Trespass [Blu-Ray] Joel Schumacher

Trespass [Blu-Ray] Joel Schumacher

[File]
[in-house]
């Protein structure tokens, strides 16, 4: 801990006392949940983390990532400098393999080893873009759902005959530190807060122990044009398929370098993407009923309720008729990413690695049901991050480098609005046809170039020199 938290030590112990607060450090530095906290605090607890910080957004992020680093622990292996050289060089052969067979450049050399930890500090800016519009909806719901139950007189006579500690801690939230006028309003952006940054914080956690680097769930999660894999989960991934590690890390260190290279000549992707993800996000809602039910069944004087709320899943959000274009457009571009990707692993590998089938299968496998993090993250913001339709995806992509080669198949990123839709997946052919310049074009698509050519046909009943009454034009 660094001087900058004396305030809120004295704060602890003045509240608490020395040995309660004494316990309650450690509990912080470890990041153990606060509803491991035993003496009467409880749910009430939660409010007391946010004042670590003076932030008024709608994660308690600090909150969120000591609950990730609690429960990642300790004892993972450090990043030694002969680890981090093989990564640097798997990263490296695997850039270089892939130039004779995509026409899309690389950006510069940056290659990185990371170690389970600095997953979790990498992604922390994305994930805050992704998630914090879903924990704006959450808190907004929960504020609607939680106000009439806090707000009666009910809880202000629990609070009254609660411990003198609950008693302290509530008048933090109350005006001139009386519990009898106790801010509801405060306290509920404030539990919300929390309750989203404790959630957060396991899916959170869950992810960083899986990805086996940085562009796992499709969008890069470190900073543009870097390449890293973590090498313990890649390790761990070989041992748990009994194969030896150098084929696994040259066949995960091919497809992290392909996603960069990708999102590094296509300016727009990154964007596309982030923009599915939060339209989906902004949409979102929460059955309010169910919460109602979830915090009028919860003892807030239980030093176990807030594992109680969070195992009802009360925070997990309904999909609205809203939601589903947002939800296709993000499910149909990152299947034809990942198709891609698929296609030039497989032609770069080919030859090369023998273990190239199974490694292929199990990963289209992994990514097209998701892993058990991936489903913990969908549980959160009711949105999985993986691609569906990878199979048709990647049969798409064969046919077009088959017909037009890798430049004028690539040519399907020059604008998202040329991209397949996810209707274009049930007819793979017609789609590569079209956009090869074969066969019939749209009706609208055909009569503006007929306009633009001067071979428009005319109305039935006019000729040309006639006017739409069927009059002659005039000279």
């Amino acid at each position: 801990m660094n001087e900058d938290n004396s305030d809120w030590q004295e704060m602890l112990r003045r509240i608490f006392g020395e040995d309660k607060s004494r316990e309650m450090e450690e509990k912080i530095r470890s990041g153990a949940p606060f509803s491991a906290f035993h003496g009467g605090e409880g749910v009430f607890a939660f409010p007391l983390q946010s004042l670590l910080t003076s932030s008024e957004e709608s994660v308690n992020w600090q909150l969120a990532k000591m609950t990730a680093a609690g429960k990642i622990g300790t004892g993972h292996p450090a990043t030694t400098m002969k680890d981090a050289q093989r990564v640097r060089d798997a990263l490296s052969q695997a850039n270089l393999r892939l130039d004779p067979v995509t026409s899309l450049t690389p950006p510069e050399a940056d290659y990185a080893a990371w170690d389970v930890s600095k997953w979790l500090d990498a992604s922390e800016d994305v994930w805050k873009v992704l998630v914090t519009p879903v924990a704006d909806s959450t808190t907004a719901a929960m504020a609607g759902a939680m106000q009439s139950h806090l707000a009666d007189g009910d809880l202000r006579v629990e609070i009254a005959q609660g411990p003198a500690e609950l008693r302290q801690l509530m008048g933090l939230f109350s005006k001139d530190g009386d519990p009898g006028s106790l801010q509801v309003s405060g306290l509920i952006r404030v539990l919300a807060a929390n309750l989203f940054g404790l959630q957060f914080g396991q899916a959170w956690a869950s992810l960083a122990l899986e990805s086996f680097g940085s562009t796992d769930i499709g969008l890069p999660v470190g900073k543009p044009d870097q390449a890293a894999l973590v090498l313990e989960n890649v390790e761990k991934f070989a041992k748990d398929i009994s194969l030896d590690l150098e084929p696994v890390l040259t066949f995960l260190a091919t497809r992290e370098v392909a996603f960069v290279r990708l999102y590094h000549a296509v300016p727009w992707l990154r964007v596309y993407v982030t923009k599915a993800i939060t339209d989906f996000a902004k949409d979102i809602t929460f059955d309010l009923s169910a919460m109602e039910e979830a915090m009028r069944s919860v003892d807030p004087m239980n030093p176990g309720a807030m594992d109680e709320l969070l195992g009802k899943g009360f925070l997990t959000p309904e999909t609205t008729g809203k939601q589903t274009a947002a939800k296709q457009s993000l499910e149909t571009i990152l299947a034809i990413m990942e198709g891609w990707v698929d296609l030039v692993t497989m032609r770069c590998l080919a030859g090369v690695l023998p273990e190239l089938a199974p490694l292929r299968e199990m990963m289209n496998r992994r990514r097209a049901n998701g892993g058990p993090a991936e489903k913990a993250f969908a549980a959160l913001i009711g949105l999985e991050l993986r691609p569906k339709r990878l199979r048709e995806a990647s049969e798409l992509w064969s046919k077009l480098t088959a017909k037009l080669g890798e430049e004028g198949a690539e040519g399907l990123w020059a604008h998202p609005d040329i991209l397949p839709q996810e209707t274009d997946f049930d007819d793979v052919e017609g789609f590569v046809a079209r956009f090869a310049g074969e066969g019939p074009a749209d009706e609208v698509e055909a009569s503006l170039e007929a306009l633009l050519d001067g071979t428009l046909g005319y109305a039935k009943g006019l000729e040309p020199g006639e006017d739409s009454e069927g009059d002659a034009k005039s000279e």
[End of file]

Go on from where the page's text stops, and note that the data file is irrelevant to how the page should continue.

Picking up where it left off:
Trespass is a by-the-numbers home invasion picture, except that it's slightly below almost every other one ever made (it's no Funny Games, let's put it that way). Nicolas Cage plays a diamond dealer whose palatial home is invaded by masked thugs demanding money. Drama ensues between the gang of three thugs, one stripper girlfriend and Cage's family, played by Nicole Kidman (the mom/wife) and newcomer Liana Liberato as "the angsty teen." Sure, one could argue that cult hero Nicolas Cage is one of the most entertaining actors of our time, but in this film his penchant for wild-eyed, overwrought dramatics is seriously underused; he simply plays a mildly clever sad dad, and the effect is disappointing. Kidman is decent, as usual, but the film falls flat in a number of ways, like for example, the fact that key points of effective cinematic spectatorship – identification, emotional investment, suspenseful engagement – are completely missing. The film's quick trip to DVD isn't surprising. The Blu-Ray effect, at least, provides some entertainment by accentuating Cage's markedly bloated jowls and Kidman's now infamous, botoxed, expressionless forehead. Moreover, it's mildly thought provoking to watch a home invasion film through the aesthetic of excessive clarity that Blu-Ray provides. It gives the film a feeling of footage recorded by an amateur home camcorder, accentuating the obviously over-emphasized themes of elusive domestic tranquillity that the film pains itself to illustrate. Particularly entertaining are the special features, although not in a positive way. Shockingly short featurette "Trespass: Inside the Thriller" simply shows familiar scenes from the film being shot, with a camera-behind-the-real-camera view. The cast and crew interviews are especially hilarious due to the excessive chop job someone either carelessly did or was instructed to do. Interview subjects' sentences are cobbled together out of a few different phrases, with jarring jump cuts in between, which makes one wonder what they were really saying ("Nic Cage is a…" [cut] "…great guy to work with."). At one point, director Joel Schumacher goes on an eloquent rumination about how this film deals with class struggle in a society that encourages everyone to overreach. That sounds like a pretty interesting film and it's confusing and sad that Schumacher thinks it's the one he made; it isn't. Most revealing, and disconcerting, is seeing the "Making Of…" featurette, which demonstrates the massive amount of human and financial capital that went into this bloated and bland Hollywood extravaganza. (VVS)